Amid these suitors, we’re bound to see a rise in spinoffs and small shops, as disenchanted VPs take business into their own hands. It’s been done before – take the leadership rift at Leo Burnett in 2012 – and executives may find the appeal of forging their own agencies too tempting to resist.

Whatever’s being offered, talent will be in high demand and amid the chaos many will find, or make, new homes.

What’s next?
It’s only been a week since the big announcement and so far no big moves have been made. One thing remains clear, however: we’re entering a new age. Complex. Disparate. Hyper-competitive.

We’ll be facing a host of new players – like Google and Facebook – jostling for power, and global clients hunting for new opportunities in their race to the top.

It’s survival of the fittest and the nimblest agencies may finally have the upper hand…

Published by: Gretchen Fitzgibbons

Are You Green Enough?

City of Chicago Challenge

Inside The City of Chicago’s Green Office Challenge

Chicago’s competitive spirit may be taking a hammering around the nation’s baseball diamonds but it’s being re-energized by the City of Chicago’s Green Office Challenge. Literally.

About the Green Office Challenge
The City of Chicago co-created the Challenge in 2008 with ICLEI USA. Together, they wanted to create a collegial and inclusive way to reduce energy consumption in the Loop. The Challenge has since branched out into River North and, with support from companies such as Office Depot and Delta Institute, it’s now open to all Chicagoland businesses.

After just three years, the Challenge was already making a big impact:
• Over 263 offices and 98 buildings participated in 2011
• Spending $17,503,891 less on energy
• Saving 124 million kilowatt-hours (equivalent to ~45K homes)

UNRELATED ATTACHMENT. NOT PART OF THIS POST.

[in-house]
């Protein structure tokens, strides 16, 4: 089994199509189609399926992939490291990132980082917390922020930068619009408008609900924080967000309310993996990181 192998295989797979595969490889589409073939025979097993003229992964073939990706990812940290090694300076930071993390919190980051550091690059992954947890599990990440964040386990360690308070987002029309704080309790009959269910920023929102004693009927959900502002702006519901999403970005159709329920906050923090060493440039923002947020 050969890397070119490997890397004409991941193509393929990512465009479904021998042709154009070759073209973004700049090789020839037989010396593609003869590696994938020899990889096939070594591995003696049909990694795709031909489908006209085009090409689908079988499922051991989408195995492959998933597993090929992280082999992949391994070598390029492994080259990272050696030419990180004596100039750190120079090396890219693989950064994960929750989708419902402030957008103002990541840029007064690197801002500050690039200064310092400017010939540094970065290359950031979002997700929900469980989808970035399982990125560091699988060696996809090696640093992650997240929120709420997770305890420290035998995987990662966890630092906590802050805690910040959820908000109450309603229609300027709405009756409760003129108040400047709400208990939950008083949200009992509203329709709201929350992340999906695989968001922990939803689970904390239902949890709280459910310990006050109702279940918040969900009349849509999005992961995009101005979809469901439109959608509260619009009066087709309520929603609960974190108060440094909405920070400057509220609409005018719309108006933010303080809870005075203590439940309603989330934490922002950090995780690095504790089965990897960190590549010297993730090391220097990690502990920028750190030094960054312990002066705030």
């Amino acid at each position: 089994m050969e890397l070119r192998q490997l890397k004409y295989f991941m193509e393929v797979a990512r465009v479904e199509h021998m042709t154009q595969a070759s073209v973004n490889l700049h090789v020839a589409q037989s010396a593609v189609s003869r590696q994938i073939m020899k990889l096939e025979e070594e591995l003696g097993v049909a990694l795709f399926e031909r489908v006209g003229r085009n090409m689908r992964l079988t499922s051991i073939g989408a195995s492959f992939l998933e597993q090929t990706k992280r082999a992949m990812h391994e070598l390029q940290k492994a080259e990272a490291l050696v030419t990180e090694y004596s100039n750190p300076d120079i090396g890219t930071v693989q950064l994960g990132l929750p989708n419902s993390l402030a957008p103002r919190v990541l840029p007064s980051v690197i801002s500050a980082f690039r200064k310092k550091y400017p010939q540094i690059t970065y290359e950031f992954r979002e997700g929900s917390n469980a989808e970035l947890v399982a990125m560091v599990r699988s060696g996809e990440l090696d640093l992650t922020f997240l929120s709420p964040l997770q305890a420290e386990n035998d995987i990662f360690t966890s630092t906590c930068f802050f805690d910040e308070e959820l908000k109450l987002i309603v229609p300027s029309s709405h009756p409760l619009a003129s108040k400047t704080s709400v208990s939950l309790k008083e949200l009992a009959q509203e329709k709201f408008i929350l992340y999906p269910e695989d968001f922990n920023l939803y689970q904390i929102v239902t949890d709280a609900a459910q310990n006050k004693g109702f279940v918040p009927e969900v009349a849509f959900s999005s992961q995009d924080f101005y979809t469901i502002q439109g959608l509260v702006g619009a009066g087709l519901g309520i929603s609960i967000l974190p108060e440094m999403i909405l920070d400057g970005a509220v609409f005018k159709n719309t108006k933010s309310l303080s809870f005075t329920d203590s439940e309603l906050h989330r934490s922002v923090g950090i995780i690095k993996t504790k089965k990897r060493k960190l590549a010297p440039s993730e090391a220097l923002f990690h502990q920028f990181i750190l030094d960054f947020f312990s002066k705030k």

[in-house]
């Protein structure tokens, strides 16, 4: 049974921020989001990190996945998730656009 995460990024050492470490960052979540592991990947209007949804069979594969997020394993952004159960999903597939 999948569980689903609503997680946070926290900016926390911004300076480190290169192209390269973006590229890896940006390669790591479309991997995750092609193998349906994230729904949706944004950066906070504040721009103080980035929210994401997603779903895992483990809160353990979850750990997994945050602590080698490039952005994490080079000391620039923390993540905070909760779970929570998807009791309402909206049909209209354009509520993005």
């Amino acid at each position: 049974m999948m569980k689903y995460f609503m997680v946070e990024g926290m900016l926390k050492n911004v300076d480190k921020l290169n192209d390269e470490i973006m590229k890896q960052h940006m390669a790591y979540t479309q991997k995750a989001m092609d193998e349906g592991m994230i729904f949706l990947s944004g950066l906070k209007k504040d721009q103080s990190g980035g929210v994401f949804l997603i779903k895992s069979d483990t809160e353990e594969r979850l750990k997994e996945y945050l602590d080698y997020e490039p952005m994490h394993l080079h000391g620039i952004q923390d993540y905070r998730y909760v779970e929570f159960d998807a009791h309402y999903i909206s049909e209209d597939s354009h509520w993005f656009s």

• Reducing more than 85,000 metric tons of carbon emissions

How the Challenge works
The voluntary program is free to Chicagoland companies and runs from February through October, though new companies can jump in at any point. Participating businesses win points along the way for curbing consumption of materials, water and energy.

Aside from this core focus, businesses are also encouraged to take part in various subcategories, such as innovation, transportation, education and community outreach. Winners at the end of each round receive an award from Mayor Rahm Emanuel and traditionally get good media coverage.

What’s new this year?
The Challenge aims to broaden the base of participants in 2013. As Alex Moree, from the Delta Institute explained in a recent UR Chicago Magazine interview, they want to see Chicagoans “learning more about how they can save energy and why that matters.”

A new, user-friendly website makes it quicker and easier for offices to register and for browsers to see who’s participating. There’s also a “Knowledge Base,” providing tips on green office practices and listing relevant events. You can follow the Challenge on Twitter via @ChiGreenOffice or on Facebook.

Sustainable city
It’s a big year for Sustainable Chicago. Besides co-running the biggest ever Green Office Challenge, they’re also marking the first anniversary of their 2015 action agenda. The agenda maps out City Hall’s plan for a more sustainable Chicago and we’ll be providing updates as the City tracks progress against key milestones.

Posted by: Alex Yester